Top Finance Official Being Probed for Corruption
China’s longest-serving finance vice minister is under investigation for alleged corruption, two years after rumors of his misconduct surfaced.
Zhang Shaochun is being probed for “serious violations of party discipline and law” — a common euphemism for bribery, embezzlement and influence peddling — according to a joint statement released by China’s two top anti-graft bodies, the Central Commission for Discipline Inspection (CCDI) and the National Supervisory Commission.
Neither agency provided details of the investigation.
Zhang’s fall from grace did not come as a surprise to many within the ministry. Rumors of his alleged misconduct have been circulating since July 2016, when CCDI inspectors conducted routine checks for violations of clean-government rules, according to several people close to the ministry.
In October 2016, the inspection team warned the ministry about management problems and its lack of transparency. The team said at that time that it had submitted information regarding certain officials to the CCDI and the Communist Party’s organization department for further investigation, but did not call out Zhang by name.
But CCDI inspectors had in fact received written tips about his alleged irregularities, sources said. One source who asked not to be named said the “downfall of Ministry of Finance officials is triggered by no more than violations of rules regulating government-backed projects, distribution of public funds and promotion of personnel.”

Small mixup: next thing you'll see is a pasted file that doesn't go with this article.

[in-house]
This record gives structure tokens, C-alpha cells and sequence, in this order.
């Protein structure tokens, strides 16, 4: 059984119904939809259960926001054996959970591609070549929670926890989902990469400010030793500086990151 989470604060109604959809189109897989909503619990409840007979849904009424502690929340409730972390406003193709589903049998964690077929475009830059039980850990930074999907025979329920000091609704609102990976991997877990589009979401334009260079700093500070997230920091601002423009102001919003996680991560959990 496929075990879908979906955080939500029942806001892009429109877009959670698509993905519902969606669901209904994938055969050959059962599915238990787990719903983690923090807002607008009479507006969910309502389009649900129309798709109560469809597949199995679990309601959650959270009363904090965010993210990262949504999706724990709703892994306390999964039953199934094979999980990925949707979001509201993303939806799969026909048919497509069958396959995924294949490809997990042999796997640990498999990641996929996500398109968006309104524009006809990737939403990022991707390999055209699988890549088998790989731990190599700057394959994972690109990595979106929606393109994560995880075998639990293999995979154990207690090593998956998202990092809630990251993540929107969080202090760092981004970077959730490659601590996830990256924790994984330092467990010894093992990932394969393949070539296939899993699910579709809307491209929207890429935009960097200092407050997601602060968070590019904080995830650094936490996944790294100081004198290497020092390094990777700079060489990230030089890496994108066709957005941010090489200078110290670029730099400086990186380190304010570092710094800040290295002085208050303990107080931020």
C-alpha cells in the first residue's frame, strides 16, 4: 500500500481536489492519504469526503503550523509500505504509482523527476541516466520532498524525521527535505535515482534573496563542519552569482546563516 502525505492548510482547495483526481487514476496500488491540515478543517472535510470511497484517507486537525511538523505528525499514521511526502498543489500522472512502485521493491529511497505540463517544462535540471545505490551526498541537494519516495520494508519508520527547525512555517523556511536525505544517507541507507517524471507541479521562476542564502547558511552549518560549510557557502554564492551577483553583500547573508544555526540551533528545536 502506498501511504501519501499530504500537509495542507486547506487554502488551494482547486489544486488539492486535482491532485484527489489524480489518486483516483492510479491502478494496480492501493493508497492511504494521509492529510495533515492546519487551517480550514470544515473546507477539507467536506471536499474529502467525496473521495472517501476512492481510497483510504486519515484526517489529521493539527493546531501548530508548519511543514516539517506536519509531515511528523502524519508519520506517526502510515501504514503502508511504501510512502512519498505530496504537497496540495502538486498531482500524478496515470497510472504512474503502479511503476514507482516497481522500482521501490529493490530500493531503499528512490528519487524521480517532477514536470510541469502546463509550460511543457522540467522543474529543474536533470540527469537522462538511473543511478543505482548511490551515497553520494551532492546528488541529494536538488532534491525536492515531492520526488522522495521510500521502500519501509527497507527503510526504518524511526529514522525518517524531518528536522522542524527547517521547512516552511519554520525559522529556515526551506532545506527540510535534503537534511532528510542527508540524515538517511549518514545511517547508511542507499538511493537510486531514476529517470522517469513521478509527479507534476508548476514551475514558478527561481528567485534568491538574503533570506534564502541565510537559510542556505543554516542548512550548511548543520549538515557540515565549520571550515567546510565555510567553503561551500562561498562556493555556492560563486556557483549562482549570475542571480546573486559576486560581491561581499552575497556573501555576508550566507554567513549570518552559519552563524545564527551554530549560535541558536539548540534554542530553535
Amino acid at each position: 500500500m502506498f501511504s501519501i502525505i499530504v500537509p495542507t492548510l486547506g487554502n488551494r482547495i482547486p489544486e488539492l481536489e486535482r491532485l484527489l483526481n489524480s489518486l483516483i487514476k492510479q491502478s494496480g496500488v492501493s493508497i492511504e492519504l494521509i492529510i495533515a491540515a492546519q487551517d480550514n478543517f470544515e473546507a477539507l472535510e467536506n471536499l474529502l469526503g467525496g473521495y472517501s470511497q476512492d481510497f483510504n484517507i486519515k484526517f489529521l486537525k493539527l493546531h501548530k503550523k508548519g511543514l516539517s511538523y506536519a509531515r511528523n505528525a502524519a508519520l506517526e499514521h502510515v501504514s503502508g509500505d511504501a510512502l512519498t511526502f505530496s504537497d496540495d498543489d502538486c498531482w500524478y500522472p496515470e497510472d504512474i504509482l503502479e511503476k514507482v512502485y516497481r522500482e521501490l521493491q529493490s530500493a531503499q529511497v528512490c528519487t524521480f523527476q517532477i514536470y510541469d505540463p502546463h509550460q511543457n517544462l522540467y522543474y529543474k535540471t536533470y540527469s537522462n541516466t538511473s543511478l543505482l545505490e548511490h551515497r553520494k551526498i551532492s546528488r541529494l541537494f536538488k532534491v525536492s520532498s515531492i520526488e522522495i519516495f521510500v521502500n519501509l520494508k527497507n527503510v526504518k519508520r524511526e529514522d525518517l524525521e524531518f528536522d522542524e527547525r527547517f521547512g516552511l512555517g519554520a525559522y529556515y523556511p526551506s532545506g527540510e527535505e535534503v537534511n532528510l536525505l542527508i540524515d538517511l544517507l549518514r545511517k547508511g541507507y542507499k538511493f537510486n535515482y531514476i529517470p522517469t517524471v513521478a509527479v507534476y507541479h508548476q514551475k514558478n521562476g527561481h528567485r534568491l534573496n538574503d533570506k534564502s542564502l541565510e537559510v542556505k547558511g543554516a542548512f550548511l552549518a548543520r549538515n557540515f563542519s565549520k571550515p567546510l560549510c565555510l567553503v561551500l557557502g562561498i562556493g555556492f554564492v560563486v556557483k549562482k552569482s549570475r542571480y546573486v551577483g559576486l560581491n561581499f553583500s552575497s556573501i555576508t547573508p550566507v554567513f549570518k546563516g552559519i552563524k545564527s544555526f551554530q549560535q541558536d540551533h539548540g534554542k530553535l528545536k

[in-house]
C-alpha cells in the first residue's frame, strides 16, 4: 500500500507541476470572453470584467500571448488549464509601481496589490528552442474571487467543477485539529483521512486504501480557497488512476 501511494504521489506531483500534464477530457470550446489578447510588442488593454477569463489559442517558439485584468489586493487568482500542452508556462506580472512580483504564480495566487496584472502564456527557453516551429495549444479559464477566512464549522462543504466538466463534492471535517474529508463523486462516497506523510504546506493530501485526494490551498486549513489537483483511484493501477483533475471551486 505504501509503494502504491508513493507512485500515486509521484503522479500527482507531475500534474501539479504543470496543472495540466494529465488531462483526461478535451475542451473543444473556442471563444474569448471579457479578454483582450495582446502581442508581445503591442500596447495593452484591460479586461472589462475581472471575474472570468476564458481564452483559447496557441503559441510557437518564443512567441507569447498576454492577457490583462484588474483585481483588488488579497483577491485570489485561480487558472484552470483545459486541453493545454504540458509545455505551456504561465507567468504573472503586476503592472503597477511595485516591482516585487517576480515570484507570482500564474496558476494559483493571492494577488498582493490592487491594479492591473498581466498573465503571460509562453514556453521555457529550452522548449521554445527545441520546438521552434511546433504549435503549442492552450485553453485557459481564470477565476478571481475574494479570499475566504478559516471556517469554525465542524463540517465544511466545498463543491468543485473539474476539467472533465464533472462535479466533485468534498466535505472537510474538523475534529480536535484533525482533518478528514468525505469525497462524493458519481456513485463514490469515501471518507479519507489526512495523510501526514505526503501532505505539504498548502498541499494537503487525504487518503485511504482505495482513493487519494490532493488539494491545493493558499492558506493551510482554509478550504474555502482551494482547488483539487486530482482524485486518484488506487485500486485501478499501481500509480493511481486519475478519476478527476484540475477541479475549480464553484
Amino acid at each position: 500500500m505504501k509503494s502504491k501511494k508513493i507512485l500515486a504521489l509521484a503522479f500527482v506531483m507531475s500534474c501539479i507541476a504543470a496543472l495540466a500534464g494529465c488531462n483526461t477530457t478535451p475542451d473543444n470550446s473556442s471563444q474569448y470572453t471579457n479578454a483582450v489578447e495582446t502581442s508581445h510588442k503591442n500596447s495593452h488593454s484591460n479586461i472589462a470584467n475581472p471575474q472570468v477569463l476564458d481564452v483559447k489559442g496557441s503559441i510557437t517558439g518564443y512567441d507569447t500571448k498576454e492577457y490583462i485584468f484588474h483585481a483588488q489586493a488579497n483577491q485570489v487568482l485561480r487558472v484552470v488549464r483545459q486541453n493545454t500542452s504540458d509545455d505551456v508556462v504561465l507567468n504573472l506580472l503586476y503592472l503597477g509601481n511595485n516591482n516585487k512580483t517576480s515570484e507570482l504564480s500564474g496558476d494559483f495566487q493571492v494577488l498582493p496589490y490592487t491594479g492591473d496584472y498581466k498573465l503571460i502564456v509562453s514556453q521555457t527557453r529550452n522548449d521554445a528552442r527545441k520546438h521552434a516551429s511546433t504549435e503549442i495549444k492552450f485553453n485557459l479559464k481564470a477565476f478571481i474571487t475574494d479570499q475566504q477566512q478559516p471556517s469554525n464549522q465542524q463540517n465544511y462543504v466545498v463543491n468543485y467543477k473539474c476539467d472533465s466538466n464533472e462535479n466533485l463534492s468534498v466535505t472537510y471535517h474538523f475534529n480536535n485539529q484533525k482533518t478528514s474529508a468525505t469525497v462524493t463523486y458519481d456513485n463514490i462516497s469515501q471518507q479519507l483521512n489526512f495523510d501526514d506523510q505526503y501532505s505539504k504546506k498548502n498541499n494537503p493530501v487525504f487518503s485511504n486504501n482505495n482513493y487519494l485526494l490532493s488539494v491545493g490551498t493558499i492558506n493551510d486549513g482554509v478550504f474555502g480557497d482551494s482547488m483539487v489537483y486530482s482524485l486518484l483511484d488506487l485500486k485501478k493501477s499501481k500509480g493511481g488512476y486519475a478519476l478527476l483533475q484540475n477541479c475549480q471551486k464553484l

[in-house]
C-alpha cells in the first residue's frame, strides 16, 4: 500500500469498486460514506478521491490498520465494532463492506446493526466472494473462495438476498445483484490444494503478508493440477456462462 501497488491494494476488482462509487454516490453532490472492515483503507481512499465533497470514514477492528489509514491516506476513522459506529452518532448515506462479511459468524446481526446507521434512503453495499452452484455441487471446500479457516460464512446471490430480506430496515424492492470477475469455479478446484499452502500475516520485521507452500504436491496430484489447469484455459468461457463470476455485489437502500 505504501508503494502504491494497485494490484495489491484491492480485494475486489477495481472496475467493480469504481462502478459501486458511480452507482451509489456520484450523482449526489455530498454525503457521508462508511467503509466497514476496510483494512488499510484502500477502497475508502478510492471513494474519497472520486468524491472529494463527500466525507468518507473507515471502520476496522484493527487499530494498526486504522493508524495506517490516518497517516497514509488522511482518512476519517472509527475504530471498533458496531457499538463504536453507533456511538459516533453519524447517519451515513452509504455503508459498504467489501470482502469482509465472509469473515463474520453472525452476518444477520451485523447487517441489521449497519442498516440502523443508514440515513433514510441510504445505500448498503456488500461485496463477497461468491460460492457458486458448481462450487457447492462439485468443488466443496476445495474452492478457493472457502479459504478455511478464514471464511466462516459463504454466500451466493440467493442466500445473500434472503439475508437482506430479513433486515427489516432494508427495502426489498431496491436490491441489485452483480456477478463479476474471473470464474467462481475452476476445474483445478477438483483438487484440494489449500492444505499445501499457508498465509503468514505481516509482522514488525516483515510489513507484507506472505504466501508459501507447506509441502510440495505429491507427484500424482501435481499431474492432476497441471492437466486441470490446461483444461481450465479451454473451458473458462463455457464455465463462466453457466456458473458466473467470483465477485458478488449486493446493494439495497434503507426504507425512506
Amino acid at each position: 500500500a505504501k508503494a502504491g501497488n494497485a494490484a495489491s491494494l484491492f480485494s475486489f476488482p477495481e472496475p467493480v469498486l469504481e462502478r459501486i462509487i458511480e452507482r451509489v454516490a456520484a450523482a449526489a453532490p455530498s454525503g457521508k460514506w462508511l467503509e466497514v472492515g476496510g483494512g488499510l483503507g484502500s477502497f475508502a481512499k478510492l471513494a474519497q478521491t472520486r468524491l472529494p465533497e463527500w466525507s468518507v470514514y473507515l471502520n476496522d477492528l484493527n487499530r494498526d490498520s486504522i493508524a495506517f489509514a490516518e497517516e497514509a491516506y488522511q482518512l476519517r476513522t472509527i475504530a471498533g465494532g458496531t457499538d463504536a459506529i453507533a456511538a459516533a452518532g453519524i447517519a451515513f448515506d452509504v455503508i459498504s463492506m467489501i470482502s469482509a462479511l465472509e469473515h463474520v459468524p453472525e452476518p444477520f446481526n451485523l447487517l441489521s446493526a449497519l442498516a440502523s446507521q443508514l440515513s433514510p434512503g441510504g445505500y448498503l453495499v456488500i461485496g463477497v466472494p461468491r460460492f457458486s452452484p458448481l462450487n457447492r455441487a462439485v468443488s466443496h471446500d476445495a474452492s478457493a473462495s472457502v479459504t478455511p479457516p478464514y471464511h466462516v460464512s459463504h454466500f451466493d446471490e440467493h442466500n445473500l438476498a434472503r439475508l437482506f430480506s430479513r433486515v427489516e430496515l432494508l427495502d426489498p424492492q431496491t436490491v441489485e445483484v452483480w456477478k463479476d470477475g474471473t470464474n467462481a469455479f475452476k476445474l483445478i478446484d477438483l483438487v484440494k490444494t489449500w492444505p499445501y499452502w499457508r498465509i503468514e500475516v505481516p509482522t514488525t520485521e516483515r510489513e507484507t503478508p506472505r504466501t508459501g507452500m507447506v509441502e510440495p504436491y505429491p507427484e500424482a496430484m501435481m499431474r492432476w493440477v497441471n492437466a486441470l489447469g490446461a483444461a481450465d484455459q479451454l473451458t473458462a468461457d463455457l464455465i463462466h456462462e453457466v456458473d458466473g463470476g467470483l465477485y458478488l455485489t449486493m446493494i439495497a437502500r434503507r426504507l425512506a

Some of the whistleblowers were Zhang subordinates who resented that he had not given them the promotions he had promised, sources said.
Zhang, 60, is a large man and sometimes “behaved like a mafia figure,” sources said. A graduate of Dongbei University of Finance & Economics (DUFE) in Dalian, Liaoning province, Zhang was the lead figure in the so-called “DUFE clique” within the ministry, which wielded significant power in matters such as promotions, another source said.
Signs of trouble for Zhang began to emerge two years ago, when he was not transferred to the Standing Committee of China’s top legislature, the National People's Congress, as his predecessors had been as they itched toward retirement age. Such transfers also mean promotion to a ministerial rank.
Zhang was not also elected as a delegate to the Communist Party’s 19th National Congress last year, nor as a deputy to the National People’s Congress when the top legislature convened for its annual meeting in Beijing in March.
“All these were troubling signs for him because they indicated that Zhang failed to pass official vetting for the prestige” positions, said one person with knowledge of the matter.
Zhang spent his entire career at the ministry and over 11 years as a vice minister. He is the third vice minister of finance to face corruption allegations.
A vice minister from 2000 to 2008, Zhu Zhigang, who was appointed a member of the Standing Committee of China National People’s Congress, was sentenced to life in prison in 2010 for taking 7.4 million yuan (about $1.1 million at the time) in bribes during his tenure. Wang Baoan, a vice minister from 2012 to 2015 who later became China’s top statistician, was sentenced to life in prison last year over bribery involving more than 150 million yuan ($23.6 million).
Contact reporter Li Rongde (firstname.lastname@example.org)
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